Ed note: Moving back home may come with emotional baggage. But when it comes to making a decision about your finances, you have to think rationally. Put aside your feelings and use this impartial calculation to help determine whether it’s best to move back into your parents’ house or strike out on your own.
If you’re one of the nearly 2 million undergraduates heading into the workforce this spring, you’re about to make one of the most critical financial decisions of your life: Do you move back home or move into your own place?
It may seem like a no-brainer. You look at your starting salary – the average starting salary for a college grad was $45,473 in 2014 – see what it costs to get an apartment with a friend (or three), and decide if you can afford your own place.
Alas, finances are never that simple. You have to budget for taxes, student loan repayment, food, transportation, fun and saving for emergencies and retirement.
Your brain deserves a rest after four years (or more) of intense academic strain. So use this six-step cheat sheet to figure out whether it’s smart to move back in with the ‘rents or get your own place.
1. What’s your take home pay? Calculate how much you’ll net from each paycheck after federal and state taxes, Social Security withholding, health insurance and anything else that gets deducted from your pay. If you’re paid bi-monthly, double your net paycheck to get your monthly take-home pay, then subtract your expenses from your take-home pay and see what is left for affordable rent.
Speaking of deductions, always sign up for the full match amount on your 401(k) if your company offers it. The retirement match is free money and you’re crazy not to take free money.
2. Got federal student loans to repay? The Department of Education’s Student Loan Repayment Estimator tells you how much you’ll spend on loan payments each month. If you’re making a low salary, explore income-based repayment; and if you’re in a public service job, look at loan forgiveness.
When you have a large debt to repay, moving back home and devoting your paycheck to loan repayment can free you from years of monthly payments that could prevent you from buying a home or saving enough to fund your retirement.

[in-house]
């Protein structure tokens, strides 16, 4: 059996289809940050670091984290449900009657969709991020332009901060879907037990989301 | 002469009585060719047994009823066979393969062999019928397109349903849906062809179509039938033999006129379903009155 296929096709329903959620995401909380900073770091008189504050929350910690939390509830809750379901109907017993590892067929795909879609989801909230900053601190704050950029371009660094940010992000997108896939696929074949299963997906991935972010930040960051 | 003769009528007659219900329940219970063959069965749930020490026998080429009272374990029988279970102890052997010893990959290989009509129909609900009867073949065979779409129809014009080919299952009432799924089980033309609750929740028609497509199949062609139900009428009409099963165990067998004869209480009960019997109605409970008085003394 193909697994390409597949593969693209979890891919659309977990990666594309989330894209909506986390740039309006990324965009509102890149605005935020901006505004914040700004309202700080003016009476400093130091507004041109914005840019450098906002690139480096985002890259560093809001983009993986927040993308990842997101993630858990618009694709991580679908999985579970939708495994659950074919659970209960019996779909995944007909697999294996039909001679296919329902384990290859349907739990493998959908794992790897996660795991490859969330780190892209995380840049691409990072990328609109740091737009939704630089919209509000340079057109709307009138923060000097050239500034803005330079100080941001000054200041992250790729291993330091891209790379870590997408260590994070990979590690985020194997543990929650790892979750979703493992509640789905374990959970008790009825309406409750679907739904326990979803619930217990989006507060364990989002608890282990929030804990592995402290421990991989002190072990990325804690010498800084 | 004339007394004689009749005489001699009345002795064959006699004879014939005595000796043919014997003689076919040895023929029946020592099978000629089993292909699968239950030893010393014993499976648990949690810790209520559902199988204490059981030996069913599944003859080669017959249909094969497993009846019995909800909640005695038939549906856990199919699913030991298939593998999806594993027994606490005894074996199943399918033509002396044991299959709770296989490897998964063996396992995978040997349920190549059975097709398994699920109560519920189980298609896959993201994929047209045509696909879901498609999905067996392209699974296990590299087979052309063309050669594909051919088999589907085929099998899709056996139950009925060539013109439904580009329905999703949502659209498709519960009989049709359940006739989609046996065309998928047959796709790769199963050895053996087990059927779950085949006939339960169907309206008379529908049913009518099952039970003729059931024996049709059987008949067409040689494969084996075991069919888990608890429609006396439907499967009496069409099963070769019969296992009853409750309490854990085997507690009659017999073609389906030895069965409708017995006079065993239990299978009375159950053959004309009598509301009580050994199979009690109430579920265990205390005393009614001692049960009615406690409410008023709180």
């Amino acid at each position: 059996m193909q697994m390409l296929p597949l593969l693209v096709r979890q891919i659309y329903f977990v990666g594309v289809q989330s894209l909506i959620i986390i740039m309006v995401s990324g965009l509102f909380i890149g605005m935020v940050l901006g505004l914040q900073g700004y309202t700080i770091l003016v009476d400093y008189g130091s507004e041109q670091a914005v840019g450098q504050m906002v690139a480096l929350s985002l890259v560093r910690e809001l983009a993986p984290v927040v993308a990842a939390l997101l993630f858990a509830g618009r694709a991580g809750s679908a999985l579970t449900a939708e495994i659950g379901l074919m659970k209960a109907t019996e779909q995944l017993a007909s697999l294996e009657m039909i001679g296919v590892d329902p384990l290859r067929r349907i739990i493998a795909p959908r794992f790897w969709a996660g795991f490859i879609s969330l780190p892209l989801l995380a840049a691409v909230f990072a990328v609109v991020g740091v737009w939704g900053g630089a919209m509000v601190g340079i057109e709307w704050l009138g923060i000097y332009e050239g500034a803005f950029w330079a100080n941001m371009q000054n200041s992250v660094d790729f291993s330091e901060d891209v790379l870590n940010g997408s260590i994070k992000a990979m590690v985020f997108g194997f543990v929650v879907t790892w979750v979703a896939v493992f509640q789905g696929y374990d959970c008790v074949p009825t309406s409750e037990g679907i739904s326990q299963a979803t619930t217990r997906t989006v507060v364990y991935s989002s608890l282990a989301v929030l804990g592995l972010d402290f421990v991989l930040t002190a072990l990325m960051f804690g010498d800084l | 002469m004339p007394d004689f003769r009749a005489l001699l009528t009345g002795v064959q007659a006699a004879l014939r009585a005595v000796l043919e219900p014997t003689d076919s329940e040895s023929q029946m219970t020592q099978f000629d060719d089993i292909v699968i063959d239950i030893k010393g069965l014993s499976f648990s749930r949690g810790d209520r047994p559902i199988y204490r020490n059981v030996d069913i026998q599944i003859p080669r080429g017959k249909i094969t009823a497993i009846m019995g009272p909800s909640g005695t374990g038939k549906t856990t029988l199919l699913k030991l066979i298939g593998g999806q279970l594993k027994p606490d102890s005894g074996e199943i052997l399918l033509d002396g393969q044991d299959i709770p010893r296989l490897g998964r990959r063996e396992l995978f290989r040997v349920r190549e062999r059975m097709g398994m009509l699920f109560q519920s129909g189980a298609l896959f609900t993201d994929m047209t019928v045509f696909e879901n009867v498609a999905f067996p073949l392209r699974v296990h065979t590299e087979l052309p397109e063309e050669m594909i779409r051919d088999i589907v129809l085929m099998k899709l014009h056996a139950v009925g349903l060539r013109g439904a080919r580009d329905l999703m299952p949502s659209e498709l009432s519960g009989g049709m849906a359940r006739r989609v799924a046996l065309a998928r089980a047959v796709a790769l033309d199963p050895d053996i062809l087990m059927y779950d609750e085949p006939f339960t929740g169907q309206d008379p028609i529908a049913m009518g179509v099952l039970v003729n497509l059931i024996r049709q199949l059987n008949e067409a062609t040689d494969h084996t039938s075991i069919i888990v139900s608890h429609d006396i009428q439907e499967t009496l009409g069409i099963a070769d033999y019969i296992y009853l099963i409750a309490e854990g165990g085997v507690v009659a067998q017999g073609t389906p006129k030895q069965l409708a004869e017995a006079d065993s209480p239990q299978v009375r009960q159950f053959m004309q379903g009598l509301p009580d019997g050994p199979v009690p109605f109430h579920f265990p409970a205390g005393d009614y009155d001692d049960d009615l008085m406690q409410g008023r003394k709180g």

3. How are you getting to work? Car ownership costs, on average, $5,366 a year, or about $450 a month (more if it’s that nice car you’ve wanted since your 16th birthday). Subtract your car payment, too, if you have one.
Using public transportation (ask your new employer about transit subsidies) and car sharing might make the difference between moving in or out of your parents’ place.
4. Do you have credit card or personal loan debt? See what it would cost you to pay it off in 12 months. If you plan on paying the minimum on your credit card bill, you may still be paying off your account when your kids graduate from college.
If you can’t pay off your credit card and personal debt within a year, move home to cut your expenses and dig your way out of debt.
5. What else do you spend money on? Use a budget planner to add up everything else you consume. Your cell phone, Netflix account, gym membership, pet food, vacations and anything else you buy to entertain yourself.
Give yourself $300 a month for groceries; double that if you eat out twice a week.
6. Are you saving? Hopefully, you still have some money left at this point. You’ll need it because life is unpredictable. Your top financial priority must be creating an emergency savings fund that will keep you from having to move back home if you lose your new job.
If you have $3,000 a month in expenses, you need an $18,000 cushion. To get that, you have to put away $485 a month for three years.
Or you could move back home, put away most of your paycheck, and give yourself the gift of financial breathing room much more quickly.
7. Can you still afford to move out? Whatever is now left over is what you have to spend on rent and utilities. Check the numbers against the projections for a rental and decide whether it works to move out.
|Calculate Whether You Can Afford Moving Out||Example|
|Monthly take home pay||$3,000|
|-Student loan payment||-$280|
|-Commuting and/or car expenses||-$450|
|-Monthly payment for credit cards or personal loan debt||-$100|
|-Other total monthly expenses||-$700|
|-Emergency fund savings||-$485|
|= Amount available to be spent on rent and utilities||= $985|
No doubt, you may feel social pressure to move out. Maybe your parents are controlling, or worse, they always cook meatloaf and make you drive your kid brother to soccer practice.
These are not unreasonable fears. But chances are you’ll know others in the same predicament —30% of millennials live with a parent.
Or, you can do what years of on-campus living have trained you to do: Split your two-bedroom apartment with three other people, bartend on the weekends, eat dinner at home as often as possible and supplement with ramen noodles.